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  • Anthony Studnicka

Just How Close Is EA Sports’ Video Game NCAA Football To Revival?

By: Anthony Studnicka

Image from EA Sports website.

EA Sports, it’s in the game.

This slogan is something many sports fans and video game players have heard over the last few decades as EA Sports has grown to become a powerhouse in the sports video game industry.

However, since 2013, when EA Sports released “NCAA 14” the company has not revived the popular NCAA Football series. The previous demise of the NCAA football game can be mostly attributed to the legal battle of Ed O’Bannon vs. NCAA. While this was not the sole cause for the game discontinuing, it was the first domino. The case alone did not discontinue the game, but compilations stemming from the lawsuit lead to issues with the NCAA that eventually did. EA originally indicated they may be willing to pay players to use their likeness in the popular game, but this would conflict with NCAA amateurism rules.[1]

The holdup came on the NCAA side, whose resistance to allowing players to profit in any way while in school made it virtually impossible for EA to keep making the game without yet another lawsuit.”[2] -Kevin Sweeney, Sports Illustrated.

This may be coming to a change soon. With new reform surrounding the name, image, and likeness of college athletes, EA sports is now optimistic they will get back to recreating the beloved game soon.[3] While the potential release date is uncertain, what is known at this time is there will be new complications involved with creating the game.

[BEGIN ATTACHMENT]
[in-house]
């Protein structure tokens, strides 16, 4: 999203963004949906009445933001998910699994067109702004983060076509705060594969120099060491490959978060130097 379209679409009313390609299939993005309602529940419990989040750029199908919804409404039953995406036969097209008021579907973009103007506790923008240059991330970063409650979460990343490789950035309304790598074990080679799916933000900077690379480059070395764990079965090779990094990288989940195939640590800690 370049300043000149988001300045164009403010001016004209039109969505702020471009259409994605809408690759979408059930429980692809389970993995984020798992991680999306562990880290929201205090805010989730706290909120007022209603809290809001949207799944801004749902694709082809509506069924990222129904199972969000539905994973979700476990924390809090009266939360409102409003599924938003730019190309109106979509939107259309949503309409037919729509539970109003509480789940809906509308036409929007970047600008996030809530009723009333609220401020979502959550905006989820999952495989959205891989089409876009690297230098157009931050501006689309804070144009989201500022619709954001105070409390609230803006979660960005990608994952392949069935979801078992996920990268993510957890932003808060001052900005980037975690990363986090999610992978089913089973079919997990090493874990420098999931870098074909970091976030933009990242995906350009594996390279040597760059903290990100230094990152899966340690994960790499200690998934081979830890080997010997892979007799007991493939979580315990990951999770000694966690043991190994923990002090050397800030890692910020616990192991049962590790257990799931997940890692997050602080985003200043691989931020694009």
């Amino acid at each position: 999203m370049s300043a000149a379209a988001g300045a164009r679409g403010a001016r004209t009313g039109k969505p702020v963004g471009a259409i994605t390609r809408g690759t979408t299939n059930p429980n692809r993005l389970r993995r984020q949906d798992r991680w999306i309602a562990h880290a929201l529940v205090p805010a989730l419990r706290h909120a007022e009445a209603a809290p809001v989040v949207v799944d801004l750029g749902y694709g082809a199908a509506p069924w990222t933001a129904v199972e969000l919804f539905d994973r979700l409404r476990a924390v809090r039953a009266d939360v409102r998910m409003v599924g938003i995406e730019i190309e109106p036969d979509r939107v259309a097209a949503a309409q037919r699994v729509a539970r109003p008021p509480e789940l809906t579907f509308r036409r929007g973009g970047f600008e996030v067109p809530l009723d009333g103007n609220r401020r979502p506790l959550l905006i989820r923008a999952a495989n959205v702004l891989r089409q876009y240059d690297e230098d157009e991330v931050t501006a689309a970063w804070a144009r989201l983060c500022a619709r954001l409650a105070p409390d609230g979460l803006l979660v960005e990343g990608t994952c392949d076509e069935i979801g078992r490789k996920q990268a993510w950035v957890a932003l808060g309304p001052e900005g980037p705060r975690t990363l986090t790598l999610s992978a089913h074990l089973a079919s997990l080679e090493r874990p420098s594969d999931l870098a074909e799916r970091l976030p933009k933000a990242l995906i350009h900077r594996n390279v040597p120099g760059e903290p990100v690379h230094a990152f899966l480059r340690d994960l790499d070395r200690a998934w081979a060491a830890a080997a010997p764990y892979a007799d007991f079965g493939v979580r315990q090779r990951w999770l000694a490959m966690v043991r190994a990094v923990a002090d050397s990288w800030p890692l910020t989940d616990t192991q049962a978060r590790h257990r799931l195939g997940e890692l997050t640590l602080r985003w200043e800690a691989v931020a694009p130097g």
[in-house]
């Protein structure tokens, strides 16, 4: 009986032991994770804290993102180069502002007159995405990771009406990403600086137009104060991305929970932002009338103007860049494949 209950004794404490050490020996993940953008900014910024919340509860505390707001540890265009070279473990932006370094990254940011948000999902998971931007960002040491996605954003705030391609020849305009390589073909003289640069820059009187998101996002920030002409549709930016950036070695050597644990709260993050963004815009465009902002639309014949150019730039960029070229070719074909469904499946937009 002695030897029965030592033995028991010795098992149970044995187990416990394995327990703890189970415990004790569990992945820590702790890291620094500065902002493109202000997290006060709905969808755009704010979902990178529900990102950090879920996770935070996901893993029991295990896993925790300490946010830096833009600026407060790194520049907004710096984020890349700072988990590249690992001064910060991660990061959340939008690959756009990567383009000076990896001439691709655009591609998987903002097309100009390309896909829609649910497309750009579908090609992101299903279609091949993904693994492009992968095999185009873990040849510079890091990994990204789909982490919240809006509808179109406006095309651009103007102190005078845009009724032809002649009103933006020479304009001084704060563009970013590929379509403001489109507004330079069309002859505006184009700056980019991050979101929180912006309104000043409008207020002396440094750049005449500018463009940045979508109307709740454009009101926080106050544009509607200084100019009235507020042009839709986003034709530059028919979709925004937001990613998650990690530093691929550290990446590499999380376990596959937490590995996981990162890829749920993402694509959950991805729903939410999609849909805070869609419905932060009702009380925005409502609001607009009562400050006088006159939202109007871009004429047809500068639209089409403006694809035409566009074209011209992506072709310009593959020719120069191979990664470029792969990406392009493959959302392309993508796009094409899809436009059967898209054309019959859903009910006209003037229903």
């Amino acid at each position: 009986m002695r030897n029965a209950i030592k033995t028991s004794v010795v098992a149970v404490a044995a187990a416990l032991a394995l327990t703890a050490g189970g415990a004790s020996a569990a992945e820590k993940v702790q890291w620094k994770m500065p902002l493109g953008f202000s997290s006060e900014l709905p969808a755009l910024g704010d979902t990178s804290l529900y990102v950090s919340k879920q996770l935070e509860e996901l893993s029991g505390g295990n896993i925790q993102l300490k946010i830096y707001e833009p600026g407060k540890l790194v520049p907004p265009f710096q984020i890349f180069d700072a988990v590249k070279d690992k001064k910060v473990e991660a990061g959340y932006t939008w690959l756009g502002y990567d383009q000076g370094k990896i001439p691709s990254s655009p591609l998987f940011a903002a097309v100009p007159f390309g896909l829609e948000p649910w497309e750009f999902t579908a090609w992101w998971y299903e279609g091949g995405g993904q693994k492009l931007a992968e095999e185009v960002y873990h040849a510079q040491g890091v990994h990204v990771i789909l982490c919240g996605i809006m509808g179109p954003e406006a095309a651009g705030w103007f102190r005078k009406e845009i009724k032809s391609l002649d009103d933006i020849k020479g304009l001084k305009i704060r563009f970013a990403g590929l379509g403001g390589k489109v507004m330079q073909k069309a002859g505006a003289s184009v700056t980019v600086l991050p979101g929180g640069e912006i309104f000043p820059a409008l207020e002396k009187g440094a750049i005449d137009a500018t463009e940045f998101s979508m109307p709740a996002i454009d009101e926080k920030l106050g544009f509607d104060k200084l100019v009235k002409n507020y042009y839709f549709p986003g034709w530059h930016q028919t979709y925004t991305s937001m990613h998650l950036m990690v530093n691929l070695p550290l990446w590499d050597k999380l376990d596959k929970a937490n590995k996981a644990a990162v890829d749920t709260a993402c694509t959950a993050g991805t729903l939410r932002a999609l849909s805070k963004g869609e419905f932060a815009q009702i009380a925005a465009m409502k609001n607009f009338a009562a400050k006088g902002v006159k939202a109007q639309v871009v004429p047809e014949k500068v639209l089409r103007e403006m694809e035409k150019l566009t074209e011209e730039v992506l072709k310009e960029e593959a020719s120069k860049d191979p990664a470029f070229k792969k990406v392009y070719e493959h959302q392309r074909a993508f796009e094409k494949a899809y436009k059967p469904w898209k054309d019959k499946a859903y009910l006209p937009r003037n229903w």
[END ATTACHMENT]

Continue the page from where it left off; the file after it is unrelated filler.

This past week, Notre Dame, one of the most popular universities in the college football scene, released a statement remarking that for now, they will be opting out of the video game. University Vice President Jack Swarbrick and Athletic Director James E. Rohr released a joint statement stating their intention to remain uninvolved until it is clear how student-athletes can benefit from their individual image and likeness.[4] Notre Dame’s main hesitation is they are not committing until rules are finalized to govern the participation in the game of their student-athletes.[5] Further, Notre Dame has been clear that they want to ensure these rules benefit their student-athletes.[6]

And now it appears Norte Dame is not the only major University taking a stance, as Northwestern has joined them.[7]Northwestern is aligned with Notre Dame and wants to see the name, image, and likeness rules created before deciding on their involvement with the video game.[8]

It appears this trend to support athletes in this movement is growing. Ultimately, if a University does not support its athletes in this regard, they may be subjecting themselves to significant recruiting disadvantages. Why would one athlete want to go somewhere they feel unprotected when a rival school is sticking their necks out for them? In short, this support is inevitably going to grow wider across the country.

In sum, what does all this mean? It means that the fans who are excited to get back on their video game consoles and hear those magical words: EA Sports, it’s in the game, may have to continue playing some of EA Sports’ other game offerings, for now. Many people have speculated that the game may not hit be back on shelves for at least another year, and this just provides further support for that speculation.